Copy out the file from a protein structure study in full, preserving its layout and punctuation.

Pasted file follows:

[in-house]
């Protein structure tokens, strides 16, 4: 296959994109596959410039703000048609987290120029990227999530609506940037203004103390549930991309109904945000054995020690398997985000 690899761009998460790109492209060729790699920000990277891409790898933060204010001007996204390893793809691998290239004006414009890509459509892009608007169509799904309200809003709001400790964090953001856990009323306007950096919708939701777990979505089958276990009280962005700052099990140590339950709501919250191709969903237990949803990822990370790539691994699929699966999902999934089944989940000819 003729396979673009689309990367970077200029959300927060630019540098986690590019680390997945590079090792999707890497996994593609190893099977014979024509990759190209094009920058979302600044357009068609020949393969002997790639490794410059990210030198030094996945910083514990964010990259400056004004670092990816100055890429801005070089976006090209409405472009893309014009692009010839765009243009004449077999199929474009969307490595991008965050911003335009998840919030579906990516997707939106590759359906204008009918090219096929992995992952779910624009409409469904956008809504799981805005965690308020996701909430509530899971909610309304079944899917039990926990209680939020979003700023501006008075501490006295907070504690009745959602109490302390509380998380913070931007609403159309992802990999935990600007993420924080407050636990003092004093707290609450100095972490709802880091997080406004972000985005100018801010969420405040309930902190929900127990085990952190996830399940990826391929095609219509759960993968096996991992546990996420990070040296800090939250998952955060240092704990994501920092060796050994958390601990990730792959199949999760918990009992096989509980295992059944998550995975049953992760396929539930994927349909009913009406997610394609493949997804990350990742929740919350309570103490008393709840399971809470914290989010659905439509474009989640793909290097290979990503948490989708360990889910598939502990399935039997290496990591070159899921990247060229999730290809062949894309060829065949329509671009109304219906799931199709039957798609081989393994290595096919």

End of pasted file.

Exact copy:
[in-house]
């Protein structure tokens, strides 16, 4: 296959994109596959410039703000048609987290120029990227999530609506940037203004103390549930991309109904945000054995020690398997985000 690899761009998460790109492209060729790699920000990277891409790898933060204010001007996204390893793809691998290239004006414009890509459509892009608007169509799904309200809003709001400790964090953001856990009323306007950096919708939701777990979505089958276990009280962005700052099990140590339950709501919250191709969903237990949803990822990370790539691994699929699966999902999934089944989940000819 003729396979673009689309990367970077200029959300927060630019540098986690590019680390997945590079090792999707890497996994593609190893099977014979024509990759190209094009920058979302600044357009068609020949393969002997790639490794410059990210030198030094996945910083514990964010990259400056004004670092990816100055890429801005070089976006090209409405472009893309014009692009010839765009243009004449077999199929474009969307490595991008965050911003335009998840919030579906990516997707939106590759359906204008009918090219096929992995992952779910624009409409469904956008809504799981805005965690308020996701909430509530899971909610309304079944899917039990926990209680939020979003700023501006008075501490006295907070504690009745959602109490302390509380998380913070931007609403159309992802990999935990600007993420924080407050636990003092004093707290609450100095972490709802880091997080406004972000985005100018801010969420405040309930902190929900127990085990952190996830399940990826391929095609219509759960993968096996991992546990996420990070040296800090939250998952955060240092704990994501920092060796050994958390601990990730792959199949999760918990009992096989509980295992059944998550995975049953992760396929539930994927349909009913009406997610394609493949997804990350990742929740919350309570103490008393709840399971809470914290989010659905439509474009989640793909290097290979990503948490989708360990889910598939502990399935039997290496990591070159899921990247060229999730290809062949894309060829065949329509671009109304219906799931199709039957798609081989393994290595096919």